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Hi everyone: Suppose that $(X,\mathfrak{M},\mu)$ and $(Y,\mathfrak{N},\nu)$ are two measure spaces and consider the product measure space $(X\times Y,\sigma(\mathfrak{M}\times\mathfrak{N}),\mu\times\nu)$.

  1. What is the general form of a measurable set in the product measure space?
  2. Is it always in the form $E\times F$ with $E$ in $\mathfrak{M}$ and $F\in\mathfrak{N}$?
  3. Is it contained in such product of measurable sets?

  4. Is it a union of such product of measurable sets?

  5. Does it contain such product of measurable sets? What exactly? Thanks for your help.

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    $\begingroup$ No. Yes, take $X\times Y$. No. Yes, take $\varnothing\times\varnothing$. $\endgroup$ – Stefan Hansen Aug 10 '14 at 19:22
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  1. It is hard to give a complete description of the product $\sigma$-algebra. It will certainly contain any countable union of products of measurable sets, but the collection of such sets won't be stable by complementation.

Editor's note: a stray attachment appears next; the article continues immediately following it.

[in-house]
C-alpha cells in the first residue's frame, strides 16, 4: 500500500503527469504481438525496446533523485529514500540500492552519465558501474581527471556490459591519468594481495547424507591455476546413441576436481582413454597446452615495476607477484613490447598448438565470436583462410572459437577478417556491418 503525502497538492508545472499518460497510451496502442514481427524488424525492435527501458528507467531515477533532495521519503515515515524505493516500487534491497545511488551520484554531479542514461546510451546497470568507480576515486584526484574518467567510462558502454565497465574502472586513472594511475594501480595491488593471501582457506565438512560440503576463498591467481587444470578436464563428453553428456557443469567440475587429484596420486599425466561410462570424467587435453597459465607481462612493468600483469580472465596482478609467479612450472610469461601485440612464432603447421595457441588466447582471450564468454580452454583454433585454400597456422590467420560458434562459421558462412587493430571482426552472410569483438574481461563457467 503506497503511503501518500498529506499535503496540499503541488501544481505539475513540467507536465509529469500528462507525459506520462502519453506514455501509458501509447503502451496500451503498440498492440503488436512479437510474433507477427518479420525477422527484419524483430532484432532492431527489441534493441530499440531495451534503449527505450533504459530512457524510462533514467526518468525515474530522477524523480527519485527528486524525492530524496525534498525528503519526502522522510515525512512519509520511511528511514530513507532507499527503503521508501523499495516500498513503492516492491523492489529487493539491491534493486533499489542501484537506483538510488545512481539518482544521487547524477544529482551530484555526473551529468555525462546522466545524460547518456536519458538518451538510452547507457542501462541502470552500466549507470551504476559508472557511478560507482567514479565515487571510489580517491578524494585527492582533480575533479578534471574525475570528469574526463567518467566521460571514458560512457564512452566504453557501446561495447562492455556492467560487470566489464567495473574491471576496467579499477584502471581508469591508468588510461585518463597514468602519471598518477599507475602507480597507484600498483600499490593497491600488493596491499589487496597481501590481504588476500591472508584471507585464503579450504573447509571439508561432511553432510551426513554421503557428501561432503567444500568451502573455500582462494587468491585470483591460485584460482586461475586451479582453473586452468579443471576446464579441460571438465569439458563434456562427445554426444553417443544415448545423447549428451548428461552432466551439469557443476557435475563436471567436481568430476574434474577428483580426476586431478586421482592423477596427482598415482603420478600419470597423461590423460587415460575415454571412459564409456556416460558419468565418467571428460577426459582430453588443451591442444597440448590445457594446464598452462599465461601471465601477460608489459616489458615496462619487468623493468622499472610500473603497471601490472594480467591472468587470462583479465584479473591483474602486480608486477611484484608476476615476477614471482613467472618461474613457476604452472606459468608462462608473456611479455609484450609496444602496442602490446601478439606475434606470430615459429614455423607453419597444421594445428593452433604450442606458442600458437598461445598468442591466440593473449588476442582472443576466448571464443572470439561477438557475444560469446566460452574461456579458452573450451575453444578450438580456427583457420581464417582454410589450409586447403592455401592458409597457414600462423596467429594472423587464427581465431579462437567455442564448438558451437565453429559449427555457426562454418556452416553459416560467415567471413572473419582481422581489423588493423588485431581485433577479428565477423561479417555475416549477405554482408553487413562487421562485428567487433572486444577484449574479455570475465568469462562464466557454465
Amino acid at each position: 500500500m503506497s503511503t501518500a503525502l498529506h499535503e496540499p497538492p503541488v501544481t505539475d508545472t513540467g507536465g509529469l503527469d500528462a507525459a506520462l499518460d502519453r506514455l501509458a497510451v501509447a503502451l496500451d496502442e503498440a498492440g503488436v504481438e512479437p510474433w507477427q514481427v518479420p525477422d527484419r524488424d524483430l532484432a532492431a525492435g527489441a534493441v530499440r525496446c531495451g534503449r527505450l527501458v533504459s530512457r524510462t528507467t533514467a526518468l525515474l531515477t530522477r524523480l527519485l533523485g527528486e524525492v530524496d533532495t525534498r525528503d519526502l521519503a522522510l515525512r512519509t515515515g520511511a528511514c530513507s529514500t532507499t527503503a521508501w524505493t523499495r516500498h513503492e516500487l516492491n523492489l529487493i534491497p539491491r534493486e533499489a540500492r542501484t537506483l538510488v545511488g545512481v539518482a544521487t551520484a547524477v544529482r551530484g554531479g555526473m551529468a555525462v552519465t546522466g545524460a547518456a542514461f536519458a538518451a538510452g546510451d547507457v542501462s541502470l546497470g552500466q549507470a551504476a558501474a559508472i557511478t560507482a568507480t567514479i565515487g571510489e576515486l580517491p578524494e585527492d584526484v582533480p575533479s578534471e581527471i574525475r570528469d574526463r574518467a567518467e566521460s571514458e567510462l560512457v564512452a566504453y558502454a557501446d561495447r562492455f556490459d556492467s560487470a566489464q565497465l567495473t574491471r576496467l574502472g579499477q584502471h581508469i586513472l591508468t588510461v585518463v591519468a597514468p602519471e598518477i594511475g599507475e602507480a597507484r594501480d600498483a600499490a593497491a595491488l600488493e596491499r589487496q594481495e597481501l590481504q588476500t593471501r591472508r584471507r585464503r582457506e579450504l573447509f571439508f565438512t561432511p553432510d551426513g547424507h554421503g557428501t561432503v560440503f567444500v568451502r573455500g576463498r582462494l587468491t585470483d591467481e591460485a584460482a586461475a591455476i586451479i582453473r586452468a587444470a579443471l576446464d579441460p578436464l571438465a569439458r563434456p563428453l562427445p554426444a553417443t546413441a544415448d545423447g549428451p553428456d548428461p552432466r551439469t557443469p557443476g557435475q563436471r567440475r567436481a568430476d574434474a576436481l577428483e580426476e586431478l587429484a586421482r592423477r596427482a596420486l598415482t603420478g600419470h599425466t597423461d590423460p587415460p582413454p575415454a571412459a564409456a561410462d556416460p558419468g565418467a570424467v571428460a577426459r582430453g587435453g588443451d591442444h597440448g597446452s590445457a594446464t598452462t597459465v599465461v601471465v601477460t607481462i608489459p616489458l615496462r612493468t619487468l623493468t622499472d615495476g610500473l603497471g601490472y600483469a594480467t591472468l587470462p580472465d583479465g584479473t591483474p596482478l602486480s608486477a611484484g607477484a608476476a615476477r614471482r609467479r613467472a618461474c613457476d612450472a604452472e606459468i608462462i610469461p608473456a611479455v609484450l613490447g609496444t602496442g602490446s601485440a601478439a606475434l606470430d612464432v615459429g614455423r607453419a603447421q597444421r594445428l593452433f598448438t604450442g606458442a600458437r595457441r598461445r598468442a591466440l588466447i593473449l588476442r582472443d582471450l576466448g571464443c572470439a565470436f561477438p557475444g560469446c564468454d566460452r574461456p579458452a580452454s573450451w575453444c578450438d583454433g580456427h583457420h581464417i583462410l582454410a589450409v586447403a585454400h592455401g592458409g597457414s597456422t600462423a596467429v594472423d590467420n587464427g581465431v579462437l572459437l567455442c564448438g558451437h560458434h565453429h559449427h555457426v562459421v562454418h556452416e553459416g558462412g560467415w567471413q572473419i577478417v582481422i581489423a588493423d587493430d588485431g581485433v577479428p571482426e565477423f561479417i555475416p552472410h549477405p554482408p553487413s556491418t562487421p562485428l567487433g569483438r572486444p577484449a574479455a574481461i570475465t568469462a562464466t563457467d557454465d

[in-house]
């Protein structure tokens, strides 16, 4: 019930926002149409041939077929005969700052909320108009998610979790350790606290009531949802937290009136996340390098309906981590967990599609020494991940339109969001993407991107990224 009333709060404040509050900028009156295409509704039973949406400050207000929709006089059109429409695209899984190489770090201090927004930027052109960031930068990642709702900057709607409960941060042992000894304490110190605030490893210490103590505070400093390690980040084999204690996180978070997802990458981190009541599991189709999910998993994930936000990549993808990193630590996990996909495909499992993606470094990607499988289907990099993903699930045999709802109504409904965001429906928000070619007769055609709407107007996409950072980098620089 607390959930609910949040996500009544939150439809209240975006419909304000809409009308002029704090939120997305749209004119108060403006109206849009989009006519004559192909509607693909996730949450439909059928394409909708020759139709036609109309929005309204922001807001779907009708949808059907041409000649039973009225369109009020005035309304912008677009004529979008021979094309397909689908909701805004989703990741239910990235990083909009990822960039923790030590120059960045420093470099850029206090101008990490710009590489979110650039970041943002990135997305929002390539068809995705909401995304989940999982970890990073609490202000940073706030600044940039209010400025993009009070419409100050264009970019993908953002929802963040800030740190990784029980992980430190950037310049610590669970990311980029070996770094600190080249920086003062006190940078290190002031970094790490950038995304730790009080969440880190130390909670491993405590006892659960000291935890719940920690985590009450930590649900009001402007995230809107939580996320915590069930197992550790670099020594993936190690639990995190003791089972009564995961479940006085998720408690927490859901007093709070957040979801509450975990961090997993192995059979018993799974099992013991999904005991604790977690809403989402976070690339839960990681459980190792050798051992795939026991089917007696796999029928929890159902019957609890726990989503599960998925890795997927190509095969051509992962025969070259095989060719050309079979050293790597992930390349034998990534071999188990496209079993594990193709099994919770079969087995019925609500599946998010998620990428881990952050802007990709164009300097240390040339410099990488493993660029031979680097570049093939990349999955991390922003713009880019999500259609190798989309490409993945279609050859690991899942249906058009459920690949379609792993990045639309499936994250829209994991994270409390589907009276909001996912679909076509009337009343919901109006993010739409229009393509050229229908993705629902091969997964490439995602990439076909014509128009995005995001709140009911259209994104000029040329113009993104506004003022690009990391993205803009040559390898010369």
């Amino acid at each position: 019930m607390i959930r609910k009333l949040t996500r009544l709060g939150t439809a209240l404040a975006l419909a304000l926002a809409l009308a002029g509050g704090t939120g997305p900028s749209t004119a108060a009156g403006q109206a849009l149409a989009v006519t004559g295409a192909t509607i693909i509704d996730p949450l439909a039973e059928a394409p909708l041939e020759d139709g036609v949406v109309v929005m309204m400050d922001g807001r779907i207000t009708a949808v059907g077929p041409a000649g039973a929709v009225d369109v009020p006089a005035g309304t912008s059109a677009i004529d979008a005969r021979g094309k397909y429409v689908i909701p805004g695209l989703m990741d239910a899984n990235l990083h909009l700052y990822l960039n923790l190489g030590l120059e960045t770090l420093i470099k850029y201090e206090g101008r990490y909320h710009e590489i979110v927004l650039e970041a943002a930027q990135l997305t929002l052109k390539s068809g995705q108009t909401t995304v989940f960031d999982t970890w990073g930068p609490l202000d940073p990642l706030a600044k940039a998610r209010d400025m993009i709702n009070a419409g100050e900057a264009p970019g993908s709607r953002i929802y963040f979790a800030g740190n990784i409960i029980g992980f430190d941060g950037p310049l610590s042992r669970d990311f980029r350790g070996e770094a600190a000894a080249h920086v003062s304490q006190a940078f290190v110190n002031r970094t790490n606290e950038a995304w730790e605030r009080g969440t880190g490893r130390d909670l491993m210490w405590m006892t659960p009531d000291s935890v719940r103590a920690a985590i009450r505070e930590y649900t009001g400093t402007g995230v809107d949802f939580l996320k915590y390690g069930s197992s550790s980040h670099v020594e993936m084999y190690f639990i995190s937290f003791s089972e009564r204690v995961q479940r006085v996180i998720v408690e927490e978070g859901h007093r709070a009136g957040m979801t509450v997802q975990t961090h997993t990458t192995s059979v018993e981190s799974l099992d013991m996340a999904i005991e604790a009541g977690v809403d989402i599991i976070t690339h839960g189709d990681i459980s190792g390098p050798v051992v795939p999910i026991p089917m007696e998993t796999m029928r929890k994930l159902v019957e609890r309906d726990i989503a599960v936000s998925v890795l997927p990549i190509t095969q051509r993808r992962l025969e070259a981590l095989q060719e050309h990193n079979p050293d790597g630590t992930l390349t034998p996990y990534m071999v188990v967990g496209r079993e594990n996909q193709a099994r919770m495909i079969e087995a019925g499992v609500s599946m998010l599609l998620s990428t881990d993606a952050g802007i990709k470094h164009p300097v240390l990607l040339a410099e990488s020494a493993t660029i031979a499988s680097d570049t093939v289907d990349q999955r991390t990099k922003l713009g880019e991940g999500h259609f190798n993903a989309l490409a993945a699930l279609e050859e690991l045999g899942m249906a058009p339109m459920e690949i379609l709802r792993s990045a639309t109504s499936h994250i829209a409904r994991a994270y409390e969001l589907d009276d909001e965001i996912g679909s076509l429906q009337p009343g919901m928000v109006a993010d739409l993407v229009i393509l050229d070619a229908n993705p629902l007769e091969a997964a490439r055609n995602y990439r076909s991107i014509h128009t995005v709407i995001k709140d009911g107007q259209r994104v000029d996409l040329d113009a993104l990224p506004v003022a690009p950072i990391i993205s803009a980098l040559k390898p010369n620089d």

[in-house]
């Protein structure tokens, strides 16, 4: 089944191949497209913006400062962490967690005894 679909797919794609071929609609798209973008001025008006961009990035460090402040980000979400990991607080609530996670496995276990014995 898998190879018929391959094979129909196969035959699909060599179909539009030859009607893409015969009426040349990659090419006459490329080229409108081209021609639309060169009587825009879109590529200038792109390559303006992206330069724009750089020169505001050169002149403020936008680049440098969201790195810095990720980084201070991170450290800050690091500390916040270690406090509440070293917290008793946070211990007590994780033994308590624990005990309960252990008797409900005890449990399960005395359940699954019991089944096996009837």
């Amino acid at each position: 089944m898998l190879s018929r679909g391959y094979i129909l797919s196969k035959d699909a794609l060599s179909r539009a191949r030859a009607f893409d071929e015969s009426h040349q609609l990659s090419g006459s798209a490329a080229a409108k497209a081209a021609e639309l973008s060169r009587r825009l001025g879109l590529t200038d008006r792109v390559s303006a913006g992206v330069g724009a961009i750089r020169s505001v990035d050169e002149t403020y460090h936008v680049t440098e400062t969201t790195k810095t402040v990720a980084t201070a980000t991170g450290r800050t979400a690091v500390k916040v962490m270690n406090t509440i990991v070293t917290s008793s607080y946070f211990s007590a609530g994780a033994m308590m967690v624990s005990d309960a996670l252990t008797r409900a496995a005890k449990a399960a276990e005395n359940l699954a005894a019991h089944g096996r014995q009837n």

2. Not necessarily, for example if $X=Y=\{0,1\}$ where all subsets are measurable, then $\{(0,1),(1,0)\}$ is an element of the product $\sigma$-algebra which is not a product of two subsets.

  3. In general, we can't say anything non-trivial: $X\times X$. For example, $X=Y=\mathbf Z$ endowed with the power set and $S:=\{(x,x),x\in\mathbf Z\}$.

  4. If you mean a countable union (otherwise it's trivial), not necessarily. Take $X=Y=[0,1]$ with Borel $\sigma$-algebra and $S=\{(x,x),x\in [0,1]\}$.

However, if we have finite measure space, a measurable set for the product measure can be approximated in the sense of the product measure by finite unions of products of measurable sets.

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  • $\begingroup$ Could you please give a reference for the last assertion? $\endgroup$ – folouer of kaklas Feb 3 '17 at 16:34

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